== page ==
For Immediate Release
July 13, 2015
The U.S. Food and Drug Administration today approved Iressa (gefitinib) for the first-line treatment of patients with metastatic non-small cell lung cancer (NSCLC) whose tumors harbor specific types of epidermal growth factor receptor (EGFR) gene mutations, as detected by an FDA-approved test.
Lung cancer is the leading cause of cancer-related death among men and women in the U.S. and, though more common in men, the number of deaths from lung cancer in women is increasing. According to the National Cancer Institute, an estimated 221,200 Americans will be diagnosed with lung cancer, and 158,040 will die from the disease this year. NSCLC is the most common type of lung cancer. Mutations in the EGFR gene are present in about 10 percent of NSCLC tumors.
Iressa is a kinase inhibitor that blocks proteins that promote the development of cancerous cells with certain EGFR mutations. It is intended for the treatment of patients whose tumors express the most common types of EGFR mutations in NSCLC (exon 19 deletions or exon 21 L858R substitution gene mutations). The therascreen EGFR RGQ PCR Kit was approved as a companion diagnostic test to identify patients with tumors having the EGFR gene mutations in order to determine which patients would be appropriate for treatment with Iressa.
“Iressa offers another effective first-line therapy option for selected lung cancer patients. This approval provides further support for a highly targeted approach to treating cancer,” said Richard Pazdur, M.D., director of the Office of Hematology and Oncology Products in the FDA’s Center for Drug Evaluation and Research.
The FDA granted Iressa orphan product designation for the treatment of EGFR mutation-positive metastatic NSCLC. Orphan product designation is given to drugs intended to treat rare diseases, which provides financial incentives – like tax credits, user fee waivers, and eligibility for market exclusivity – to promote their development.
“The approval of the therascreen EGFR RGQ PCR Kit will allow physicians to identify non-small cell lung cancer patients who are candidates for receiving Iressa as first-line therapy,” said Alberto Gutierrez, Ph.D., director of the Office of In Vitro Diagnostics and Radiological Health in the FDA’s Center for Devices and Radiological Health. “Companion diagnostics provide information that is essential for the safe and effective use of important medications.”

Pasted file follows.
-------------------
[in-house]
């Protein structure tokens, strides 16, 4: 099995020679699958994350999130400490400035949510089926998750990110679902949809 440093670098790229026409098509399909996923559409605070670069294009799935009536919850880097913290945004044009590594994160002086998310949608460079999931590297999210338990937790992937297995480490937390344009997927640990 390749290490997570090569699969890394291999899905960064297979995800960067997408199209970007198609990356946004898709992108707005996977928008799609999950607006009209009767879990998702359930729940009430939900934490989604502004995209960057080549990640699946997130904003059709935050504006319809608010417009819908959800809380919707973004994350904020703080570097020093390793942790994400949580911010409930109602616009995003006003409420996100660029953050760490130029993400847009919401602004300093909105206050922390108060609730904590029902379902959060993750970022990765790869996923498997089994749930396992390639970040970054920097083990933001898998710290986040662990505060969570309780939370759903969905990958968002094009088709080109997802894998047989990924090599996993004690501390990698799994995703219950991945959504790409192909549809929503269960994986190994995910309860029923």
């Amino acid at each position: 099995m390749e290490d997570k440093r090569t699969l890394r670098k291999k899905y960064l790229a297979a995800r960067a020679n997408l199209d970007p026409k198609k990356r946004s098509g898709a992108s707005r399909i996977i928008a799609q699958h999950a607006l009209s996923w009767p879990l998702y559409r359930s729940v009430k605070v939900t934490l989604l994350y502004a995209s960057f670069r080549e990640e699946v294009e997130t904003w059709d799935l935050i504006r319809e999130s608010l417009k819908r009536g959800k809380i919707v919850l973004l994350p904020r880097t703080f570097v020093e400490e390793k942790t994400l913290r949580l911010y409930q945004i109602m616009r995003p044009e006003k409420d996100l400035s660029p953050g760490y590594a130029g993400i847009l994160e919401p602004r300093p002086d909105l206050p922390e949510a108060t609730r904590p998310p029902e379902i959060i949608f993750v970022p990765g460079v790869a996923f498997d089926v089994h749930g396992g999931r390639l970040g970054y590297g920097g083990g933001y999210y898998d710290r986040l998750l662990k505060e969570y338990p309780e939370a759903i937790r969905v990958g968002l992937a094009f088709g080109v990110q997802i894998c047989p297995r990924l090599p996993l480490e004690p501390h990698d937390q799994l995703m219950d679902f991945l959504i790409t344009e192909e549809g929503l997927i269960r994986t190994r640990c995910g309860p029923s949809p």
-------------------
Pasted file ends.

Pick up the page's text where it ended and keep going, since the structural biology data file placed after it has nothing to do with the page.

The efficacy and safety of Iressa for this use was demonstrated in a multi-center, single-arm clinical trial of 106 patients with previously untreated, EGFR mutation-positive metastatic NSCLC. The study’s primary endpoint was objective response rate, or the percentage of patients who experienced complete and partial shrinkage or disappearance of the tumors after treatment. Participants received Iressa 250 mg once daily. Results showed that tumors shrank in about 50 percent of patients after treatment and this effect lasted an average of six months. The response rates were similar in patients whether their tumors had EGFR exon 19 deletions or exon 21 L858R substitution mutations.
These results were supported by a retrospective analysis of another clinical trial, which identified a subgroup of 186 patients with EGFR mutation-positive metastatic NSCLC receiving first-line treatment. Patients were randomized to receive Iressa or up to six cycles of carboplatin/paclitaxel. The results from this subgroup suggested an improvement in progression-free survival with Iressa compared to carboplatin/paclitaxel.
Iressa may cause serious side effects including interstitial lung disease, liver damage, gastrointestinal perforation, severe diarrhea and ocular disorders. The most common side effects of Iressa are diarrhea and skin reactions (including rash, acne, dry skin and pruritus, or itching).
Iressa originally received accelerated approval in 2003 for the treatment of patients with advanced NSCLC after progression on platinum doublet chemotherapy and docetaxel. Iressa was voluntarily withdrawn from the market after subsequent confirmatory trials failed to verify clinical benefit. This current approval is for a different patient population (EGFR mutation-positive, previously untreated) than the 2003 approval.
Iressa is marketed by Wilmington, Delaware-based AstraZeneca Pharmaceuticals. The therascreen EGR RGQ PCR Kit is manufactured by QIAGEN Manchester Ltd., based in the United Kingdom.
The FDA, an agency within the U.S. Department of Health and Human Services, promotes and protects the public health by, among other things, assuring the safety, effectiveness, and security of human and veterinary drugs, vaccines and other biological products for human use, and medical devices. The agency also is responsible for the safety and security of our nation’s food supply, cosmetics, dietary supplements, products that give off electronic radiation, and for regulating tobacco products.